Early Decision Tougher Than Ever
The first results from this year’s college admissions race are in. Colleges sent out their early-admissions decisions last week. And the acceptance picture was depressingly similar to what it was last year – only tougher. Admission to “top” schools is difficult — the early-decision “edge” is eroding.
Early-decision applications were up at most colleges this year. But the number of slots in each freshman class reserved for early-decision kids held steady. Which means that the acceptance rate was slightly lower at most colleges.
Overall, about one-third of the nearly 100,000 high school seniors who participated in this early frenzy heard good news. Early-decision results varied widely – from a low of 20% at Brown to a high of 66% at Bucknell. And at early-action schools – Harvard, Yale, and Stanford – the acceptance rates were even lower – all under 20%.
“This is one of the toughest years we’ve seen in a long time,” said Mike Muska, the Dean of College Relations at Brooklyn’s Poly Prep, and a former senior admissions officer at several top colleges including Brown and Oberlin. “I’ve heard from colleagues all across New York about kids with 750 SAT scores across the board who were getting deferred or denied if they were unhooked.”
“Unhooked” is admission-speak for kids without a special skill or niche.
Early decision and early-action programs are used by many of the most popular and toughest-to-get-into colleges in the country. In exchange for an early application – and a professed expression of singular interest – colleges let kids know early in the senior year of high school whether they’ve been accepted. This spares the lucky ones an eight-month ordeal of waiting.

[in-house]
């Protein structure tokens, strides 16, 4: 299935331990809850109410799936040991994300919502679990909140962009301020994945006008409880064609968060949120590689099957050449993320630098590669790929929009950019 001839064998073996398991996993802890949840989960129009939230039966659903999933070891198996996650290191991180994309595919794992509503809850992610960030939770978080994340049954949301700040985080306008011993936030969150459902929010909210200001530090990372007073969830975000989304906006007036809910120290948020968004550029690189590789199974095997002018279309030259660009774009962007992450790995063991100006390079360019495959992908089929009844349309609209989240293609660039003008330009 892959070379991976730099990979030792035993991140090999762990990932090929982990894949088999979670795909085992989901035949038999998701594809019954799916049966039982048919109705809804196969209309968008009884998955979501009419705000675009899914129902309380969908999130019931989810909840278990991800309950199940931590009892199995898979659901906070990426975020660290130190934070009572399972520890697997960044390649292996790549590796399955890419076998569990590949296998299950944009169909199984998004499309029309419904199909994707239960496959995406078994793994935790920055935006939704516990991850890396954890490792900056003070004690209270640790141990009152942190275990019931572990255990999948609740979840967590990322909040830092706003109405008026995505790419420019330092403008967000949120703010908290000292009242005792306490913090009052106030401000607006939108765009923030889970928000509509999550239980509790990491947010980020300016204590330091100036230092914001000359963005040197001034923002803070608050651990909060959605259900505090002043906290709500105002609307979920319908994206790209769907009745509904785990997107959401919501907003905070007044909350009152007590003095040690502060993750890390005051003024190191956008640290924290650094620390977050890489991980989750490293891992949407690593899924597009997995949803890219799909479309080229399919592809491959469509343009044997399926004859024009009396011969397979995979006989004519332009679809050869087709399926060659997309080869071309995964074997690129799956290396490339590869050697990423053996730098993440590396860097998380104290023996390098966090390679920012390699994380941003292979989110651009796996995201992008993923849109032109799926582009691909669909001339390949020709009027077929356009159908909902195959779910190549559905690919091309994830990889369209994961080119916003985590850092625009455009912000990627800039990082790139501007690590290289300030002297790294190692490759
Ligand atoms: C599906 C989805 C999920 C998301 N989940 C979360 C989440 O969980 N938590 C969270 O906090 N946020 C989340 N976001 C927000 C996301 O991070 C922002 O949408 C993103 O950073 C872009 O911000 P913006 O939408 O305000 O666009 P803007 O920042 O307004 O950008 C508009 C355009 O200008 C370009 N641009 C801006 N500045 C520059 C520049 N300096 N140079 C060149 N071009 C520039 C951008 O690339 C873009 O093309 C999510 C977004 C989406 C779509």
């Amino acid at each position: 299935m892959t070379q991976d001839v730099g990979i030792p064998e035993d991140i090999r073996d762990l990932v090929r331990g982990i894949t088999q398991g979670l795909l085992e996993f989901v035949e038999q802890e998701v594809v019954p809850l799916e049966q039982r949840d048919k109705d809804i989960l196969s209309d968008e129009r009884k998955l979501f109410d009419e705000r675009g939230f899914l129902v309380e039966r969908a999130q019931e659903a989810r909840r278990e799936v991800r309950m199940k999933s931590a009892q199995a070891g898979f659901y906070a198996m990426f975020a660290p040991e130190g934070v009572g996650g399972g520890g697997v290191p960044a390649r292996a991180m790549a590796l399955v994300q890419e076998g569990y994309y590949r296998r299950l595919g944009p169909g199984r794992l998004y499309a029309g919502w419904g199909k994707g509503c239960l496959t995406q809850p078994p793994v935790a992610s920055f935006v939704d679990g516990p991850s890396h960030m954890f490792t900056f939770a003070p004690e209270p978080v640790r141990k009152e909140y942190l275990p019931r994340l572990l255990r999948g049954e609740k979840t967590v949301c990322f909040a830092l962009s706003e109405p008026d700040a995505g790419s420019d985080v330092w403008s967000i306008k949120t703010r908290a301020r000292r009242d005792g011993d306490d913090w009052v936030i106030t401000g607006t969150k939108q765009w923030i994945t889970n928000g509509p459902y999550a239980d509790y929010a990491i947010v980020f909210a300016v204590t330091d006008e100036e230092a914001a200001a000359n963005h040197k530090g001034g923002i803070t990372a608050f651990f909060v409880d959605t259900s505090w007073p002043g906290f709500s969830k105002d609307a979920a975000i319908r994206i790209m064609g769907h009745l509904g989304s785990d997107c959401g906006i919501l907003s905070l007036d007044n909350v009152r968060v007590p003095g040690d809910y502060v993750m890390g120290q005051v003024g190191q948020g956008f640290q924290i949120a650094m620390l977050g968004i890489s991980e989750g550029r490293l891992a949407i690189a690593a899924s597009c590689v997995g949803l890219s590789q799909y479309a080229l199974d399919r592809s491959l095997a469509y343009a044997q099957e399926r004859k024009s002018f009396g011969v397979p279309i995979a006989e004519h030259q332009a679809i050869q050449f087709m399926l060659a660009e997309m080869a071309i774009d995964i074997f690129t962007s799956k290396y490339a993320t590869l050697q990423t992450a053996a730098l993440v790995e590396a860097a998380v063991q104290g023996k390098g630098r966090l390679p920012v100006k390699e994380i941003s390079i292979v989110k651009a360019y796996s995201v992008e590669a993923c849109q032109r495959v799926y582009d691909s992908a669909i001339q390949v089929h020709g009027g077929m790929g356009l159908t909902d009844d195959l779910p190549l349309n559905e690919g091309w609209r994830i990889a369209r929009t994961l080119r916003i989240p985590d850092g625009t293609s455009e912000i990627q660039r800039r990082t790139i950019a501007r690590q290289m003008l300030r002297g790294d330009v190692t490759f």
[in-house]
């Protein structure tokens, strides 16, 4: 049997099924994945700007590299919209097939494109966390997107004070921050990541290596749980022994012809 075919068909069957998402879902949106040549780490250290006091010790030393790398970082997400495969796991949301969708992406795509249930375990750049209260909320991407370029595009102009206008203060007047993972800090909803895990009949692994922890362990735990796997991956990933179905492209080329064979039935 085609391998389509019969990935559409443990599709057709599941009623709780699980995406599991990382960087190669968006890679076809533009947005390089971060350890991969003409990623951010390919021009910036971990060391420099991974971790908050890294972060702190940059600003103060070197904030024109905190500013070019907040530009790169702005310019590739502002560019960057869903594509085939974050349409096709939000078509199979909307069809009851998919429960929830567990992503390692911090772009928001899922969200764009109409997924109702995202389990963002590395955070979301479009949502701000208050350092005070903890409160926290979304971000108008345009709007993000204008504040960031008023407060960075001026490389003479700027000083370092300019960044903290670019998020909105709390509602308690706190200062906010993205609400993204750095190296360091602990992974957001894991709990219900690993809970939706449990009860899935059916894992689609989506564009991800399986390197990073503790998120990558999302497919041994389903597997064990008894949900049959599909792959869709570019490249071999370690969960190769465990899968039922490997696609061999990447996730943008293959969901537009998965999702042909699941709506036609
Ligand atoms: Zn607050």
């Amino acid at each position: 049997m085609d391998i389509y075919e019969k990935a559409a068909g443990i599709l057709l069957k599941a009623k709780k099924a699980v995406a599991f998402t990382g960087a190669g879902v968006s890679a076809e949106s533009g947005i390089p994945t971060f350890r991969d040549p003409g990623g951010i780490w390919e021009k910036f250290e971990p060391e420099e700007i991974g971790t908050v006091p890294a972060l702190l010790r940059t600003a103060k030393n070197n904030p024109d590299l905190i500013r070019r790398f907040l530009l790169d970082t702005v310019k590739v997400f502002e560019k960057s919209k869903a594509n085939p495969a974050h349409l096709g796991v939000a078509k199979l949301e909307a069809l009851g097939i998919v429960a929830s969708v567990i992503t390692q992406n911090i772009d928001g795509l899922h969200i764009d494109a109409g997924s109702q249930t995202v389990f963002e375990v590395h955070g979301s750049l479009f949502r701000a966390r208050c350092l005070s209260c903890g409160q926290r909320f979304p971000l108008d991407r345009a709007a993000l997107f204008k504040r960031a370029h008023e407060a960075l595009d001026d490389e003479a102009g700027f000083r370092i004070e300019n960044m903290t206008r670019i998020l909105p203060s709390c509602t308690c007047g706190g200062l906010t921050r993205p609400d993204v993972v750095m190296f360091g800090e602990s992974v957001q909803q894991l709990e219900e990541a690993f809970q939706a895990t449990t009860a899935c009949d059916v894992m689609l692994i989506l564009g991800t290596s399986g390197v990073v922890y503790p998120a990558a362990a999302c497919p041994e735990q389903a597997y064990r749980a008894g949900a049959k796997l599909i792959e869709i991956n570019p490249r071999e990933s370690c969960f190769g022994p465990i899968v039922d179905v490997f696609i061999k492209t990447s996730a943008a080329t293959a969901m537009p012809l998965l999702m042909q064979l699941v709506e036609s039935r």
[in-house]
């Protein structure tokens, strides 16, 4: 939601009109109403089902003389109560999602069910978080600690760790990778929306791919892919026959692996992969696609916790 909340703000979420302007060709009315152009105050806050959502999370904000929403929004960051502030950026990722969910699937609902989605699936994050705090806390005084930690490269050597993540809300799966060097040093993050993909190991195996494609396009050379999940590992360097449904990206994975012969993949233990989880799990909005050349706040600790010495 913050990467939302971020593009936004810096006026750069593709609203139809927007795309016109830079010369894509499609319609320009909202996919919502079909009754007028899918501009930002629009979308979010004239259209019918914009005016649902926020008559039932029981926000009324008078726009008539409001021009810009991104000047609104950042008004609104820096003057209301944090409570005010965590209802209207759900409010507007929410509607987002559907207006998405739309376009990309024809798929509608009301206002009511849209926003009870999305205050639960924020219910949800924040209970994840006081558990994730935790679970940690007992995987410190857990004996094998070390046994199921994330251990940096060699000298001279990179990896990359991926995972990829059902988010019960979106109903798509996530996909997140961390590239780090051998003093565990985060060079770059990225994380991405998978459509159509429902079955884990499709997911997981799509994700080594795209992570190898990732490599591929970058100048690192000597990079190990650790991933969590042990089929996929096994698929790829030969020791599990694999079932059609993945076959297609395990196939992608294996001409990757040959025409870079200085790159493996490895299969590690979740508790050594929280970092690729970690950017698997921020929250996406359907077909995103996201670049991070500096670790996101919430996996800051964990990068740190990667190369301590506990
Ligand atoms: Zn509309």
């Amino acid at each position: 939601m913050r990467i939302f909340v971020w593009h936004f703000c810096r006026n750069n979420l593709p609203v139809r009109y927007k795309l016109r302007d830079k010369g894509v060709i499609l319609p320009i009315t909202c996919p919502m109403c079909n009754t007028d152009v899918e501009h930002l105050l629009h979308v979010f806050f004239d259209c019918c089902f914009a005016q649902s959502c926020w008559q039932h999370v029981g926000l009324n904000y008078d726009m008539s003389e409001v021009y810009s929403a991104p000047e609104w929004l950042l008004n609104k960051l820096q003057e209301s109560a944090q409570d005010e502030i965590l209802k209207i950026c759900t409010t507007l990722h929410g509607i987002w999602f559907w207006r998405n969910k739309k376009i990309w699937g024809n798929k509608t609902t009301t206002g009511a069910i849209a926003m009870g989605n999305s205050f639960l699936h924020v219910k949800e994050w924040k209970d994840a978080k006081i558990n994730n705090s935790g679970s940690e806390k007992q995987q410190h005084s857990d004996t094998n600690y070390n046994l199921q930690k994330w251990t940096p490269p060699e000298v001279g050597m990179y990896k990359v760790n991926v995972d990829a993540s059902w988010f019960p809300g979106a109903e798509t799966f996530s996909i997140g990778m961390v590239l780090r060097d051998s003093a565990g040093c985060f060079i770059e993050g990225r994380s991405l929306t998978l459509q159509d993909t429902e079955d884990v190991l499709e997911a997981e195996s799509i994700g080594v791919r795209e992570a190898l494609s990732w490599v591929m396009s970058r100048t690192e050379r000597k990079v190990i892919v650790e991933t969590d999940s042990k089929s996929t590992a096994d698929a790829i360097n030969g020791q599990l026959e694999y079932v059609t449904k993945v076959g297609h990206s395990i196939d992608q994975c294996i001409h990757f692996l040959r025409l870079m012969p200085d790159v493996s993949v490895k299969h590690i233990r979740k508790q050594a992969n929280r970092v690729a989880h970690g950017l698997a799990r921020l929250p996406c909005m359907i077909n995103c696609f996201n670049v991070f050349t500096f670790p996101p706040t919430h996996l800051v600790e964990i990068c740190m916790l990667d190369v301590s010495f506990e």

Early decision is a binding process: kids get to apply to one – and only one college “early decision.” If accepted, they must attend. The early action option at Harvard, Princeton, Stanford and Yale also limits kids to apply to just one school; and those programs are non-binding. Early action programs at schools such as BC, Chicago, Georgetown, MIT or Notre Dame allow students to apply to multiple early action schools. In short, there are lots of variations.
Kids, their parents, and guidance counselors know that chances of admission are significantly better – often three or four times better – if a kid applies early decision.
|College||2011 Early Applicants||2011 Acceptances||Accpeptance Rate||Denied||Deferred||Change from 2010||Size of Freshman Class||% Filled by Early Decision||Regular Admissions Acceptance Rate|
|Colorado College||392||153||39%||up 53%||510||35%||17%|
|Johns Hopkins||1459||561||38%||723||175||up 10%||1236||45%|
|Princeton||3443||726||21%||100||NA- Early Action only||1312||55%||8%|
|Harvard||4231||772||18%||NA – Early Action only||1633||47%||6%|
At Williams College, for example, 41% of the students who applied early-decision were accepted this year. The regular admission rate is expected to be about 17%. At Vanderbilt, the early-decision acceptance rate last week was 33%. It expects only about 16% of regular-season applicants to get the nod.